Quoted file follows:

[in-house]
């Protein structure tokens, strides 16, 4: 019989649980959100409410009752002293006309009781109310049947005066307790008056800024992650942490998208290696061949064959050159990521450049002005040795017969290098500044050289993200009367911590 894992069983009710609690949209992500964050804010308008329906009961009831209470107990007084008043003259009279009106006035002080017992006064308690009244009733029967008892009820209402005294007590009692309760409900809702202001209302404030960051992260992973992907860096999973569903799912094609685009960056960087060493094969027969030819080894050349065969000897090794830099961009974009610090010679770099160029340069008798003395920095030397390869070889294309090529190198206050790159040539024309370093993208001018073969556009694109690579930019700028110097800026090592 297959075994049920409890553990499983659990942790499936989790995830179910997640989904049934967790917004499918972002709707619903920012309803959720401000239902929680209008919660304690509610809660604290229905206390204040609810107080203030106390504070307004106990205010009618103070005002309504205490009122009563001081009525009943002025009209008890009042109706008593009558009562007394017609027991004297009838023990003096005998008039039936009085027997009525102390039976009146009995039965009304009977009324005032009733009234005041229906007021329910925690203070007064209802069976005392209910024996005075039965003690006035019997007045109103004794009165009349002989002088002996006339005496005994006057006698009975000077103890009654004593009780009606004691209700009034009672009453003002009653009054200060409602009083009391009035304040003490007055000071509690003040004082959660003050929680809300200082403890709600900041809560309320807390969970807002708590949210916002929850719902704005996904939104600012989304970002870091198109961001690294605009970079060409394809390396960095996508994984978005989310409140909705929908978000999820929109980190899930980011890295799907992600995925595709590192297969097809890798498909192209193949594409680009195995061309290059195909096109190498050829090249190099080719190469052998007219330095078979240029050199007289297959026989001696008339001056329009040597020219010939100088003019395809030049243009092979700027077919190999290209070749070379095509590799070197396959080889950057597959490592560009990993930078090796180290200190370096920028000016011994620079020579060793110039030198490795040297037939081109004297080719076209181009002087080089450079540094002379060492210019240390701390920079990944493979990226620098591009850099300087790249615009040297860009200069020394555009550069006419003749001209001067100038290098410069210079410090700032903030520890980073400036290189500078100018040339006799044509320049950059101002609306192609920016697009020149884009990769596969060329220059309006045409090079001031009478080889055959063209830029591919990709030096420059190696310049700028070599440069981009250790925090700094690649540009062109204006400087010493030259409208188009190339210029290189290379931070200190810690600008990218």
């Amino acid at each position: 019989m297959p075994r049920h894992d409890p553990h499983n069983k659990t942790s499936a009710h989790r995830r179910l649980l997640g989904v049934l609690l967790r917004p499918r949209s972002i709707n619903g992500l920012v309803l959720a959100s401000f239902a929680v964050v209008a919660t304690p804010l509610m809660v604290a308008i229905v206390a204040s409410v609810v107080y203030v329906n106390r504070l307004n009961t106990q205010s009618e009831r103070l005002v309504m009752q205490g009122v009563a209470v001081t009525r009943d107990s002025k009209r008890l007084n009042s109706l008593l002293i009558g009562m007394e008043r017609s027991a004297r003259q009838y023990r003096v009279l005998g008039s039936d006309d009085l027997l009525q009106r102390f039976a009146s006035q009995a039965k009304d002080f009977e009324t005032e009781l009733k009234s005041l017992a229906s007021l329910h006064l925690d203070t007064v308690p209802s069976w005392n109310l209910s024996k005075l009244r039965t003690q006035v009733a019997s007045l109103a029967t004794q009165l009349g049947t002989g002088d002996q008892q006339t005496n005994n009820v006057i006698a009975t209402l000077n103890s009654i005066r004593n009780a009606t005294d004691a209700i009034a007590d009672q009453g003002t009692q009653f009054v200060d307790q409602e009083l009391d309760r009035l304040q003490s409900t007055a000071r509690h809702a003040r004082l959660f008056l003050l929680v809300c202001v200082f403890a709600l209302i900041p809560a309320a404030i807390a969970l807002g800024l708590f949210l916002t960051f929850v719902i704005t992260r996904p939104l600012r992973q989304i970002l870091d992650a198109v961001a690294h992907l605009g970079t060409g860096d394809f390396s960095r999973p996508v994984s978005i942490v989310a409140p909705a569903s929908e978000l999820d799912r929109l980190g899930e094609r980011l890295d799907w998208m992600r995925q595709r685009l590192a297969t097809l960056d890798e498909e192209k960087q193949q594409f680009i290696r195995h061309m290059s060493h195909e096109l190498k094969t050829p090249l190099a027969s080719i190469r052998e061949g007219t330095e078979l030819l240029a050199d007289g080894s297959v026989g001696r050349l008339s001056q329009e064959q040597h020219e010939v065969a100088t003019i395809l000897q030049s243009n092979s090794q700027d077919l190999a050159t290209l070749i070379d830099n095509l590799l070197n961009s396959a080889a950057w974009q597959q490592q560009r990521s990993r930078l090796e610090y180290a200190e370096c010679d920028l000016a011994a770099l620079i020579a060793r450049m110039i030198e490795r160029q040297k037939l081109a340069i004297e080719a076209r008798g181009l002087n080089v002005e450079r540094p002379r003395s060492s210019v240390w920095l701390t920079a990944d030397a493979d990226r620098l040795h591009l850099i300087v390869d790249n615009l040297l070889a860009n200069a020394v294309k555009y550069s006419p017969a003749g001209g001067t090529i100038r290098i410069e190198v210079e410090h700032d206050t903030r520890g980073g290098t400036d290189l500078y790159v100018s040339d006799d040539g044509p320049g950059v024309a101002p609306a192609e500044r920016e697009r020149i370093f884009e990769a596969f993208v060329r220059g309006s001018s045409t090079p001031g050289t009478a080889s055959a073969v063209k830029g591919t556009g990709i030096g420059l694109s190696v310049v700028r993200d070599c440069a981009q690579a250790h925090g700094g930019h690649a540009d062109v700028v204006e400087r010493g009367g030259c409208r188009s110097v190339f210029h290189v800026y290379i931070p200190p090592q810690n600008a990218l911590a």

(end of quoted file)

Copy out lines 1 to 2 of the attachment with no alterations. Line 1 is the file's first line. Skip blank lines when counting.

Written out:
[in-house]
């Protein structure tokens, strides 16, 4: 019989649980959100409410009752002293006309009781109310049947005066307790008056800024992650942490998208290696061949064959050159990521450049002005040795017969290098500044050289993200009367911590 894992069983009710609690949209992500964050804010308008329906009961009831209470107990007084008043003259009279009106006035002080017992006064308690009244009733029967008892009820209402005294007590009692309760409900809702202001209302404030960051992260992973992907860096999973569903799912094609685009960056960087060493094969027969030819080894050349065969000897090794830099961009974009610090010679770099160029340069008798003395920095030397390869070889294309090529190198206050790159040539024309370093993208001018073969556009694109690579930019700028110097800026090592 297959075994049920409890553990499983659990942790499936989790995830179910997640989904049934967790917004499918972002709707619903920012309803959720401000239902929680209008919660304690509610809660604290229905206390204040609810107080203030106390504070307004106990205010009618103070005002309504205490009122009563001081009525009943002025009209008890009042109706008593009558009562007394017609027991004297009838023990003096005998008039039936009085027997009525102390039976009146009995039965009304009977009324005032009733009234005041229906007021329910925690203070007064209802069976005392209910024996005075039965003690006035019997007045109103004794009165009349002989002088002996006339005496005994006057006698009975000077103890009654004593009780009606004691209700009034009672009453003002009653009054200060409602009083009391009035304040003490007055000071509690003040004082959660003050929680809300200082403890709600900041809560309320807390969970807002708590949210916002929850719902704005996904939104600012989304970002870091198109961001690294605009970079060409394809390396960095996508994984978005989310409140909705929908978000999820929109980190899930980011890295799907992600995925595709590192297969097809890798498909192209193949594409680009195995061309290059195909096109190498050829090249190099080719190469052998007219330095078979240029050199007289297959026989001696008339001056329009040597020219010939100088003019395809030049243009092979700027077919190999290209070749070379095509590799070197396959080889950057597959490592560009990993930078090796180290200190370096920028000016011994620079020579060793110039030198490795040297037939081109004297080719076209181009002087080089450079540094002379060492210019240390701390920079990944493979990226620098591009850099300087790249615009040297860009200069020394555009550069006419003749001209001067100038290098410069210079410090700032903030520890980073400036290189500078100018040339006799044509320049950059101002609306192609920016697009020149884009990769596969060329220059309006045409090079001031009478080889055959063209830029591919990709030096420059190696310049700028070599440069981009250790925090700094690649540009062109204006400087010493030259409208188009190339210029290189290379931070200190810690600008990218």